Coverage objects and residue-level D-uptake#

This section of discusses the Coverage object. This object describes which part of the protein is covered by peptides, which peptides cover which part of the protein, and how to covert data from peptide-level to residue level (and back).

[1]:
import numpy as np
import pandas as pd
import proplot as pplt
from scipy.optimize import lsq_linear
from pathlib import Path
import yaml

from pyhdx.models import Coverage
from pyhdx.plot import peptide_coverage
from pyhdx.batch_processing import StateParser
from pyhdx.fitting import fit_d_uptake
C:\Users\jhsmi\Miniconda3\envs\py38_pyhdx_01\lib\site-packages\tqdm\auto.py:22: TqdmWarning: IProgress not found. Please update jupyter and ipywidgets. See https://ipywidgets.readthedocs.io/en/stable/user_install.html
  from .autonotebook import tqdm as notebook_tqdm

Synthetic data#

We’ll start out by dreaming up some peptides, a sequence, and D-uptake values per residue. The start-end intervals of peptides are inclusive, exclusive, so the first peptide starts at residue 2 and up to but does not include residue 7.

[2]:
start = [2, 5, 8, 10, 13]
end = [7, 10, 15, 17, 16]
sequence = 'MSEQNNTEMTFQIQRIYTKDISFEAPNAPHVFQKDWQPEVKLDLDTASSQL'
# Data ranges from residue 2 up to but not including 17, therefore these are 15 residues
d_uptake_residue = [0.2, 0.23, 0.18, 0.15, 0.1, 0.12, 0.45, 0.68, 0.88, 0.9, 1.0, 1.0, 0.65, 0.43, 0.32]

fig, ax = pplt.subplots(refaspect=4, axwidth='160mm')
ax.plot(d_uptake_residue)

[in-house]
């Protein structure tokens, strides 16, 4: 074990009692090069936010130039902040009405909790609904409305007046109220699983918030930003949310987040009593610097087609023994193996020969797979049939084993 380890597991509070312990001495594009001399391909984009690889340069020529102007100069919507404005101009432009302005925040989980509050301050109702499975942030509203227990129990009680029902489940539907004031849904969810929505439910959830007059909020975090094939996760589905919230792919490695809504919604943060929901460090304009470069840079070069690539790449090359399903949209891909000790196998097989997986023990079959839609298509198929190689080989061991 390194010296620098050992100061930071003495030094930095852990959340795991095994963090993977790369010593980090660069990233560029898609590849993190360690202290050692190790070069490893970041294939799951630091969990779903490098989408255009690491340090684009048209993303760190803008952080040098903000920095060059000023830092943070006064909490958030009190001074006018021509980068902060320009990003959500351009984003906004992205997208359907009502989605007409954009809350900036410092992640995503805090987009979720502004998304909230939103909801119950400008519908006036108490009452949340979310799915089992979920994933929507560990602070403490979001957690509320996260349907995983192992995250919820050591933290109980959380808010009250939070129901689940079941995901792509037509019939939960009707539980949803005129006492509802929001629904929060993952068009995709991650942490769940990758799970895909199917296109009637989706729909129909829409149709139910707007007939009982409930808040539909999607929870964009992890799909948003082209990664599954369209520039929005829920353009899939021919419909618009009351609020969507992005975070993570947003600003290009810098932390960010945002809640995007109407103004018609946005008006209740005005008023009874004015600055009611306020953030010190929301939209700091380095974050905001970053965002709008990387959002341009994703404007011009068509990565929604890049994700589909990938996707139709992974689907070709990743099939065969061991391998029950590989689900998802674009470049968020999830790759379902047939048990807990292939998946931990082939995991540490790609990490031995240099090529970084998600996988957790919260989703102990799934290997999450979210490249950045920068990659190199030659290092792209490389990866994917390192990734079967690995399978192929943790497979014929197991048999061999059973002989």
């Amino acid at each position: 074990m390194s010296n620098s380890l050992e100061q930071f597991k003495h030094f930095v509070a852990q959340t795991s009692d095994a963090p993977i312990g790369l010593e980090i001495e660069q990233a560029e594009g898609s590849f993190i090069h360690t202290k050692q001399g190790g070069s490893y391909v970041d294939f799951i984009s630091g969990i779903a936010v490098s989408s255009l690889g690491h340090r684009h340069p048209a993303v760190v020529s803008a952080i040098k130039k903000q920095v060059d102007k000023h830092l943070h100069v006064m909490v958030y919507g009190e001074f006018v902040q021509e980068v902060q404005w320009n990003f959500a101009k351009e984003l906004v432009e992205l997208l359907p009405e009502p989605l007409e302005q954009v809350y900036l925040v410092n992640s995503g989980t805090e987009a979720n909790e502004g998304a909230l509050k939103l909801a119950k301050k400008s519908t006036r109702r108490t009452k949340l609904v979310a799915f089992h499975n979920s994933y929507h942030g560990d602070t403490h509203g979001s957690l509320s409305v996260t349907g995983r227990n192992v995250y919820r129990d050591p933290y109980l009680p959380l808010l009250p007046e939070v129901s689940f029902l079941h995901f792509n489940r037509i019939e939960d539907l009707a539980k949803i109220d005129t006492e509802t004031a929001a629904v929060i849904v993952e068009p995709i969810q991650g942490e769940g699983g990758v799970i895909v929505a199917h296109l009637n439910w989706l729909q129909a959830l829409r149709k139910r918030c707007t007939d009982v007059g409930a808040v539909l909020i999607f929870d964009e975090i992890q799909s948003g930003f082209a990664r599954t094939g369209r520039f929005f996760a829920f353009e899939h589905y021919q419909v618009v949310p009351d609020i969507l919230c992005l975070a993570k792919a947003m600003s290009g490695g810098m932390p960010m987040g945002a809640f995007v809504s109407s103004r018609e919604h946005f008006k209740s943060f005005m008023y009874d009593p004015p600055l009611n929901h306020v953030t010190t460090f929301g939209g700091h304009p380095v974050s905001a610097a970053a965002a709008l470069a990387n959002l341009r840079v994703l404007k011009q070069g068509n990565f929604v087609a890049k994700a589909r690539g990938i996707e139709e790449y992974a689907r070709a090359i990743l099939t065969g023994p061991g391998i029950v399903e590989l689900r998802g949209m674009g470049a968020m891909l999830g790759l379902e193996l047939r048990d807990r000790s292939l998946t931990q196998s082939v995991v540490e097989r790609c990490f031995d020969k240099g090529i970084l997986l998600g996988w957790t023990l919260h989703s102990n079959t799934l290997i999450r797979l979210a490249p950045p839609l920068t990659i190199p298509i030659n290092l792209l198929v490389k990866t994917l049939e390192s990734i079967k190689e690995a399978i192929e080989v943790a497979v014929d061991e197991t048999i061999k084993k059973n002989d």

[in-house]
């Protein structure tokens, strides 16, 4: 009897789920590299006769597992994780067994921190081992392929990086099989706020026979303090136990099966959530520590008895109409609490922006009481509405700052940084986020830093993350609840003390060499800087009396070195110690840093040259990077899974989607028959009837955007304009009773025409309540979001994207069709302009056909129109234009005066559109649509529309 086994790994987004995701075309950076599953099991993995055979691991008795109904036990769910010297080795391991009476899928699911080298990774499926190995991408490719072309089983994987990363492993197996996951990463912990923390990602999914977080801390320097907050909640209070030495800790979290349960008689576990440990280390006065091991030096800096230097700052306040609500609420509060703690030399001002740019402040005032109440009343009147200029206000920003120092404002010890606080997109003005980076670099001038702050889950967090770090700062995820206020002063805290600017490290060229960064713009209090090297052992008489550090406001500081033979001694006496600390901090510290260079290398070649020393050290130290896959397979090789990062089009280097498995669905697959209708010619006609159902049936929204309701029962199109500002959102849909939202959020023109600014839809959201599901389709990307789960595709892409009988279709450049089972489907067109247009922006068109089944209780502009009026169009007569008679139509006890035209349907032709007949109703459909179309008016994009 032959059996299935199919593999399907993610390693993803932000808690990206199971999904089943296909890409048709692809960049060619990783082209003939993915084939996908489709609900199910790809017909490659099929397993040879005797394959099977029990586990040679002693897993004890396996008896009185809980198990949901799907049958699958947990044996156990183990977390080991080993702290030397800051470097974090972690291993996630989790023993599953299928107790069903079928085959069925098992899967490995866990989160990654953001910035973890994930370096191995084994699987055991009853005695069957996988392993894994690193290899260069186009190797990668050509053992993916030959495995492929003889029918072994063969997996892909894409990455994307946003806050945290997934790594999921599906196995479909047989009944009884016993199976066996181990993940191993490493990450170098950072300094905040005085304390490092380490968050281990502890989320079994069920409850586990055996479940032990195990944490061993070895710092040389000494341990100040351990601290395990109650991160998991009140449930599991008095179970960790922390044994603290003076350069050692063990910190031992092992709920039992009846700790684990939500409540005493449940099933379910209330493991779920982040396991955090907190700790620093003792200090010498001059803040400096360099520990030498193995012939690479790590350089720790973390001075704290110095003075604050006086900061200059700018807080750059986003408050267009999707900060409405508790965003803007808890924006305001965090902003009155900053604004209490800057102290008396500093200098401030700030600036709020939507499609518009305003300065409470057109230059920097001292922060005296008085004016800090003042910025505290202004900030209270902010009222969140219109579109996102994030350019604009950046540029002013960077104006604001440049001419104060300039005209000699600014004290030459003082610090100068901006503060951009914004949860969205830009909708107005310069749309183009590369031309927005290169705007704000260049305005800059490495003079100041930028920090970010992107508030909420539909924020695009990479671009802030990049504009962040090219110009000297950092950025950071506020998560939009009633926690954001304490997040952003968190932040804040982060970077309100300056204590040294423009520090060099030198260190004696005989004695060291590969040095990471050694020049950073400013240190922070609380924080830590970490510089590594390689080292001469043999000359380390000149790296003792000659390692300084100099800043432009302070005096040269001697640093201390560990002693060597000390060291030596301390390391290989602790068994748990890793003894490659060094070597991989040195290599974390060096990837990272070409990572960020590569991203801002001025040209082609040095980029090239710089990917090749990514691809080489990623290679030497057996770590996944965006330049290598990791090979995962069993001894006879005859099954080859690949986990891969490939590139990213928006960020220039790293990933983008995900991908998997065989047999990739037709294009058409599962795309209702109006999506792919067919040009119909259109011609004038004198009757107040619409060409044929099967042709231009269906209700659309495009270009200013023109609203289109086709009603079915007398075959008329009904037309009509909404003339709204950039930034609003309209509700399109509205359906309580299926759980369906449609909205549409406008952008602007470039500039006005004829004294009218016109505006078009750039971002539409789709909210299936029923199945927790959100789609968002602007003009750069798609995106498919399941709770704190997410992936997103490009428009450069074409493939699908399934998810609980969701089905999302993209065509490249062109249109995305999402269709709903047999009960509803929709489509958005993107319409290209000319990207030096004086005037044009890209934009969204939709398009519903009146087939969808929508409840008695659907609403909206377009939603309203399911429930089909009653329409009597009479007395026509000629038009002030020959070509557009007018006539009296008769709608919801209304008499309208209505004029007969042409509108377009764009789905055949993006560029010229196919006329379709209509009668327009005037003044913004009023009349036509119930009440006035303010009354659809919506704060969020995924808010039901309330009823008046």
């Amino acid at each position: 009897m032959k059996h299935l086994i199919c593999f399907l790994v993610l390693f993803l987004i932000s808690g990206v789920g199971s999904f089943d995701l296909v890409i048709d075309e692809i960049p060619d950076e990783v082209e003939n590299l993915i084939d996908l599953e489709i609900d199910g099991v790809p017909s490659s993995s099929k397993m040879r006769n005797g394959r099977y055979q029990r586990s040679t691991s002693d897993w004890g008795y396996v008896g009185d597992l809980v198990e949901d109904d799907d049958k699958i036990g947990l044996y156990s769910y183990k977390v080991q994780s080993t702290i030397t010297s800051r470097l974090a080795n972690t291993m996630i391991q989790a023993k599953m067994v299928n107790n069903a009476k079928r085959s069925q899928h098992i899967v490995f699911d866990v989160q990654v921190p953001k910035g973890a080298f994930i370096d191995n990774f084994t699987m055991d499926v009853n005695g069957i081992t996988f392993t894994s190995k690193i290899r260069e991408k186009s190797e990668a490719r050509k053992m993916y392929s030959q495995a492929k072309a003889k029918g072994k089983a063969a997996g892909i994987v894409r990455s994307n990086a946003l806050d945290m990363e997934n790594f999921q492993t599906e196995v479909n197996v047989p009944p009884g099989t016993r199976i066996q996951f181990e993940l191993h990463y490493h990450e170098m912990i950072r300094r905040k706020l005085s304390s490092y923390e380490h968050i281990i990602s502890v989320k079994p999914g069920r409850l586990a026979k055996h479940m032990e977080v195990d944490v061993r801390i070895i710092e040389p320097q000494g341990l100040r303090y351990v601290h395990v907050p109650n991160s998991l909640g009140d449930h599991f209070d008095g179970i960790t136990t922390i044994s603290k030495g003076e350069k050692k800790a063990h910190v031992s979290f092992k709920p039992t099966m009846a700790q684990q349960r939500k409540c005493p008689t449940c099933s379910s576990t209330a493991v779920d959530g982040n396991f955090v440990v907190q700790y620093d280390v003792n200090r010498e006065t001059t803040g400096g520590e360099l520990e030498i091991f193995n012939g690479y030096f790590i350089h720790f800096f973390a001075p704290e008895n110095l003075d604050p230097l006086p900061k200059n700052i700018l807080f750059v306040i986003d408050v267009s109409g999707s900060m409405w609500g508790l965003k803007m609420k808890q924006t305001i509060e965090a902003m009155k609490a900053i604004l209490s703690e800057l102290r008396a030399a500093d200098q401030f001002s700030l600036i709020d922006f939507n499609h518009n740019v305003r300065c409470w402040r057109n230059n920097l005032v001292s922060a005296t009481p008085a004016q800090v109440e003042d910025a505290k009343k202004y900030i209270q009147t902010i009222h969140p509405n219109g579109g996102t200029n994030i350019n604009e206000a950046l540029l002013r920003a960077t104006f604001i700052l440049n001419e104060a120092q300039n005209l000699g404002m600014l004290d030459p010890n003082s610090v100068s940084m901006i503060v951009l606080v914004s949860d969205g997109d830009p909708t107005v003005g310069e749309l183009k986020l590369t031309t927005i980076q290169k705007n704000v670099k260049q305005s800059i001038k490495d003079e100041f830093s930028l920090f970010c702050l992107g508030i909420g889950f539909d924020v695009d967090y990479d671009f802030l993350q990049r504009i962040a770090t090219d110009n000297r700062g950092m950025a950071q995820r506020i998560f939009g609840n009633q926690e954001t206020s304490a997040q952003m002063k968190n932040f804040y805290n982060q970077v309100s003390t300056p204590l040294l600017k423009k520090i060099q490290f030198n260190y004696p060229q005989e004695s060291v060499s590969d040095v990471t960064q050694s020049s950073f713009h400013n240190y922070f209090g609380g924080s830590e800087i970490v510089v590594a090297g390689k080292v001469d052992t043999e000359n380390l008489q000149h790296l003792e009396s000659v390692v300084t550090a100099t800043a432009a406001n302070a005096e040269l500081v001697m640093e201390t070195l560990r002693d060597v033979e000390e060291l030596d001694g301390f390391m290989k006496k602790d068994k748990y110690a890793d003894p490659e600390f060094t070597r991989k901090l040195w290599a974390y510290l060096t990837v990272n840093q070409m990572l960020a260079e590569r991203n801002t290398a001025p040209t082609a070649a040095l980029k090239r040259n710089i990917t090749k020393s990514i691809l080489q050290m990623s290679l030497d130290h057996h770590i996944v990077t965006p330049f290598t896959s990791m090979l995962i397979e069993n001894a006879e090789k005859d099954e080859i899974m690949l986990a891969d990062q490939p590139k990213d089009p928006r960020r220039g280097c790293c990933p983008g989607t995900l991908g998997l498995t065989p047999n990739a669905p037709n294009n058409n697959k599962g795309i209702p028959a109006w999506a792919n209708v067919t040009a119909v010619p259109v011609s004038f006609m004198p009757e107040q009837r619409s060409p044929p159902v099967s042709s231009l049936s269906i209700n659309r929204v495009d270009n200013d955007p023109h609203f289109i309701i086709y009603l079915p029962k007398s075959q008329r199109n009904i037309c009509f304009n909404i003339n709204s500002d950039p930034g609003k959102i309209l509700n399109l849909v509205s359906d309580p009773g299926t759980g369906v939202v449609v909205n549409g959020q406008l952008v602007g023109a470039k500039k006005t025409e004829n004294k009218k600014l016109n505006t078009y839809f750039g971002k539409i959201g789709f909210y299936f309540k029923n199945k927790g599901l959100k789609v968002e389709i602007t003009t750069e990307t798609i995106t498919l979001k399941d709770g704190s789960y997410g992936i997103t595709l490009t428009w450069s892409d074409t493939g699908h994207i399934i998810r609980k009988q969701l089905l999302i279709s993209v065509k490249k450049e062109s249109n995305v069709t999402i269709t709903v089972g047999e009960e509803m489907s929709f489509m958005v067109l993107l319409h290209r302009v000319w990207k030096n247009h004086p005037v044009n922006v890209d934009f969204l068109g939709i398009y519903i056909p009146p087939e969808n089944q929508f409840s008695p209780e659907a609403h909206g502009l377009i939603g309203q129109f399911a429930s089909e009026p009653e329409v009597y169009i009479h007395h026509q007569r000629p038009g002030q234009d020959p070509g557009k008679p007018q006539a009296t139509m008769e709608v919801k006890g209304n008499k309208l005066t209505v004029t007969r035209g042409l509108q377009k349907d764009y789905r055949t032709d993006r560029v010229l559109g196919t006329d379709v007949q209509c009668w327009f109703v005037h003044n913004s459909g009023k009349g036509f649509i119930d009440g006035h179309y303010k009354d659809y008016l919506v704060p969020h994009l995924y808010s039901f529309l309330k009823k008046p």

ax.format(xlabel='Residue Index', ylabel='D-uptake')
pplt.show()
../_images/examples_02_coverage_objects_3_0.png

As we can see in the graph above, this data describes a section of 15 residues, where the first part is relatively rigid (low D-uptake), followed by a flexible section with large uptake (up to the maximum of 1 per residue), which then drops off again.

Next, we create a pandas DataFrame such that the data can be passed to a Coverage object

Aside from the start and stop entries, a Coverage object also needs to know how many residues exchange per peptide (ex_residues). For this example we’ll assume no backexchange and consider all residues as exchanging, therefore this number is equal to the peptide’s length.

The fields exposure and state are also required but are not used. The trailing underscore fields are used internally and can be ignored for the moment (but Coverage expects to find them).

[3]:
data = {
    'start': np.array(start), 'end': np.array(end),
    '_start': np.array(start), '_end': np.array(end)
}

data['sequence'] = [sequence[s: e] for s, e in zip(data['_start'], data['_end'])]
data['_sequence'] = [sequence[s: e] for s, e in zip(data['_start'], data['_end'])]

data['ex_residues'] = [len(s) for s in data['sequence']]

data['exposure'] = [10.]*len(start)
data['state'] = ['State_A']*len(start)

# make sure we didnt put any prolines in
assert not "P" in ''.join(data['sequence'])

df = pd.DataFrame(data)
df
[3]:
start end _start _end sequence _sequence ex_residues exposure state
0 2 7 2 7 EQNNT EQNNT 5 10.0 State_A
1 5 10 5 10 NTEMT NTEMT 5 10.0 State_A
2 8 15 8 15 MTFQIQR MTFQIQR 7 10.0 State_A
3 10 17 10 17 FQIQRIY FQIQRIY 7 10.0 State_A
4 13 16 13 16 QRI QRI 3 10.0 State_A

This table can be used to make the Coverage object. This object gives us the ‘coupling matrix’ X, which is a \(N_p\) x \(N_r\) matrix, where matrix elements \(ij\) are 1 if residue \(j\) is in peptide \(i\), otherwise 0.

[4]:
c = Coverage(df)
c.X
[4]:
array([[1, 1, 1, 1, 1, 0, 0, 0, 0, 0, 0, 0, 0, 0, 0],
       [0, 0, 0, 1, 1, 1, 1, 1, 0, 0, 0, 0, 0, 0, 0],
       [0, 0, 0, 0, 0, 0, 1, 1, 1, 1, 1, 1, 1, 0, 0],
       [0, 0, 0, 0, 0, 0, 0, 0, 1, 1, 1, 1, 1, 1, 1],
       [0, 0, 0, 0, 0, 0, 0, 0, 0, 0, 0, 1, 1, 1, 0]])

This definition of X means that we can calculate peptide-level D-uptake simply by taking the dot product between X and d_uptake_residue

[5]:
d_uptake_peptide = c.X.dot( np.array(d_uptake_residue) )
d_uptake_peptide
[5]: